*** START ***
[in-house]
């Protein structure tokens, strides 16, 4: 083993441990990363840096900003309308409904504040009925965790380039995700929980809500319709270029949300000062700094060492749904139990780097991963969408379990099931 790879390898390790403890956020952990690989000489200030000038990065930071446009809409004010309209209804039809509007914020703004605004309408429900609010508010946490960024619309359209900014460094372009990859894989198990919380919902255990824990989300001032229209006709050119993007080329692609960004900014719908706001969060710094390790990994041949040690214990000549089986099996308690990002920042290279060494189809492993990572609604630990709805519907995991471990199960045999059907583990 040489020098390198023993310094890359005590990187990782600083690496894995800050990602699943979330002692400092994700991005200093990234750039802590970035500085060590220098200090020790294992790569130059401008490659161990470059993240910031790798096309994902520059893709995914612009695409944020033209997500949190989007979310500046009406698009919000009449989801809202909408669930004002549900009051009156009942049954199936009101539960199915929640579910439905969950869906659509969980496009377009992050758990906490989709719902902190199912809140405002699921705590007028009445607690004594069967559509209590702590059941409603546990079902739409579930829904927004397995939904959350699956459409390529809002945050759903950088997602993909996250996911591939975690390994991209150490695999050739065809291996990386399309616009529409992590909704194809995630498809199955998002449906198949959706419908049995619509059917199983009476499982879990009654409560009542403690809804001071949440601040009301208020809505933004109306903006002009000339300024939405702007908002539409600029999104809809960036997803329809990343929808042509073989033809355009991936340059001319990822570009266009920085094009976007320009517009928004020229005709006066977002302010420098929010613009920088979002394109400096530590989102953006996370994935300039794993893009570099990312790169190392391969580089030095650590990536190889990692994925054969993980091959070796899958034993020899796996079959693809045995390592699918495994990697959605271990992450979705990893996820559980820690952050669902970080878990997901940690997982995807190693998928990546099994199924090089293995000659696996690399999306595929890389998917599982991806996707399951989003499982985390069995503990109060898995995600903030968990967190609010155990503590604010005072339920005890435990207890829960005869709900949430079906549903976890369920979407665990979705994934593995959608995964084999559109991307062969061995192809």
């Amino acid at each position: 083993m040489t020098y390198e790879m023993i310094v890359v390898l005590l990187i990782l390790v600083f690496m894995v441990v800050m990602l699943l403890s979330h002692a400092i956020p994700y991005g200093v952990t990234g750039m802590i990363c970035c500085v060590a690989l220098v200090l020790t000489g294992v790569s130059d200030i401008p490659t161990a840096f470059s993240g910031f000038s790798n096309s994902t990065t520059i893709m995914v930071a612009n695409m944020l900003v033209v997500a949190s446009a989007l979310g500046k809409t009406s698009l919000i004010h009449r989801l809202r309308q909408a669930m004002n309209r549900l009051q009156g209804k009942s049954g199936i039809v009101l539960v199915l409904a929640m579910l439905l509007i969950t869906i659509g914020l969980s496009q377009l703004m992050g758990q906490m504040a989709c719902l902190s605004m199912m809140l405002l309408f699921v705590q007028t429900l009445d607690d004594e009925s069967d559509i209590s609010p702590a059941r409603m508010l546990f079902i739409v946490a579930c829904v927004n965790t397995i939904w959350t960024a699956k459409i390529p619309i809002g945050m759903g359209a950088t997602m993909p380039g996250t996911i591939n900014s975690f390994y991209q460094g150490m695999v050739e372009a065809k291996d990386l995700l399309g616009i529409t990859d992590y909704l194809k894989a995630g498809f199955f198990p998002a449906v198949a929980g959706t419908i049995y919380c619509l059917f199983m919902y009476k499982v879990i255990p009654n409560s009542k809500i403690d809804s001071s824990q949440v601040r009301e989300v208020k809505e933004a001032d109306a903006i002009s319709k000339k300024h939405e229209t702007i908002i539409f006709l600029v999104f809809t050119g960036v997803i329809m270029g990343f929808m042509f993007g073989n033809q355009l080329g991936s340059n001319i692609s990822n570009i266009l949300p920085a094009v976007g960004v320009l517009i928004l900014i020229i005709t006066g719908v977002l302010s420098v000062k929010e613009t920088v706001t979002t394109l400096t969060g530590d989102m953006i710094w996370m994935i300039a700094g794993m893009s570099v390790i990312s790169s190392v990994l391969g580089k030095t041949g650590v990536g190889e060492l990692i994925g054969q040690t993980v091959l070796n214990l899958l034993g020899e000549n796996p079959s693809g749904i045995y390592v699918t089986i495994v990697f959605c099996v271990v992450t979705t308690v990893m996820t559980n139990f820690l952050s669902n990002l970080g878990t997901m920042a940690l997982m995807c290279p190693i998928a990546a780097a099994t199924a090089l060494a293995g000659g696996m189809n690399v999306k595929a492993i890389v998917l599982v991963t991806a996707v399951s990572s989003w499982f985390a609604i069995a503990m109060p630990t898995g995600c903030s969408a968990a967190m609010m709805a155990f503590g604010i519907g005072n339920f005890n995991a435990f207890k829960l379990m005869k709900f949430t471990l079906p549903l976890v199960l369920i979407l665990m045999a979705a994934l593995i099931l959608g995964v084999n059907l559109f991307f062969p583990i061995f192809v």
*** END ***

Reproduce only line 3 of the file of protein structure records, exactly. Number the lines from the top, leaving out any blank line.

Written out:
């Amino acid at each position: 083993m040489t020098y390198e790879m023993i310094v890359v390898l005590l990187i990782l390790v600083f690496m894995v441990v800050m990602l699943l403890s979330h002692a400092i956020p994700y991005g200093v952990t990234g750039m802590i990363c970035c500085v060590a690989l220098v200090l020790t000489g294992v790569s130059d200030i401008p490659t161990a840096f470059s993240g910031f000038s790798n096309s994902t990065t520059i893709m995914v930071a612009n695409m944020l900003v033209v997500a949190s446009a989007l979310g500046k809409t009406s698009l919000i004010h009449r989801l809202r309308q909408a669930m004002n309209r549900l009051q009156g209804k009942s049954g199936i039809v009101l539960v199915l409904a929640m579910l439905l509007i969950t869906i659509g914020l969980s496009q377009l703004m992050g758990q906490m504040a989709c719902l902190s605004m199912m809140l405002l309408f699921v705590q007028t429900l009445d607690d004594e009925s069967d559509i209590s609010p702590a059941r409603m508010l546990f079902i739409v946490a579930c829904v927004n965790t397995i939904w959350t960024a699956k459409i390529p619309i809002g945050m759903g359209a950088t997602m993909p380039g996250t996911i591939n900014s975690f390994y991209q460094g150490m695999v050739e372009a065809k291996d990386l995700l399309g616009i529409t990859d992590y909704l194809k894989a995630g498809f199955f198990p998002a449906v198949a929980g959706t419908i049995y919380c619509l059917f199983m919902y009476k499982v879990i255990p009654n409560s009542k809500i403690d809804s001071s824990q949440v601040r009301e989300v208020k809505e933004a001032d109306a903006i002009s319709k000339k300024h939405e229209t702007i908002i539409f006709l600029v999104f809809t050119g960036v997803i329809m270029g990343f929808m042509f993007g073989n033809q355009l080329g991936s340059n001319i692609s990822n570009i266009l949300p920085a094009v976007g960004v320009l517009i928004l900014i020229i005709t006066g719908v977002l302010s420098v000062k929010e613009t920088v706001t979002t394109l400096t969060g530590d989102m953006i710094w996370m994935i300039a700094g794993m893009s570099v390790i990312s790169s190392v990994l391969g580089k030095t041949g650590v990536g190889e060492l990692i994925g054969q040690t993980v091959l070796n214990l899958l034993g020899e000549n796996p079959s693809g749904i045995y390592v699918t089986i495994v990697f959605c099996v271990v992450t979705t308690v990893m996820t559980n139990f820690l952050s669902n990002l970080g878990t997901m920042a940690l997982m995807c290279p190693i998928a990546a780097a099994t199924a090089l060494a293995g000659g696996m189809n690399v999306k595929a492993i890389v998917l599982v991963t991806a996707v399951s990572s989003w499982f985390a609604i069995a503990m109060p630990t898995g995600c903030s969408a968990a967190m609010m709805a155990f503590g604010i519907g005072n339920f005890n995991a435990f207890k829960l379990m005869k709900f949430t471990l079906p549903l976890v199960l369920i979407l665990m045999a979705a994934l593995i099931l959608g995964v084999n059907l559109f991307f062969p583990i061995f192809v």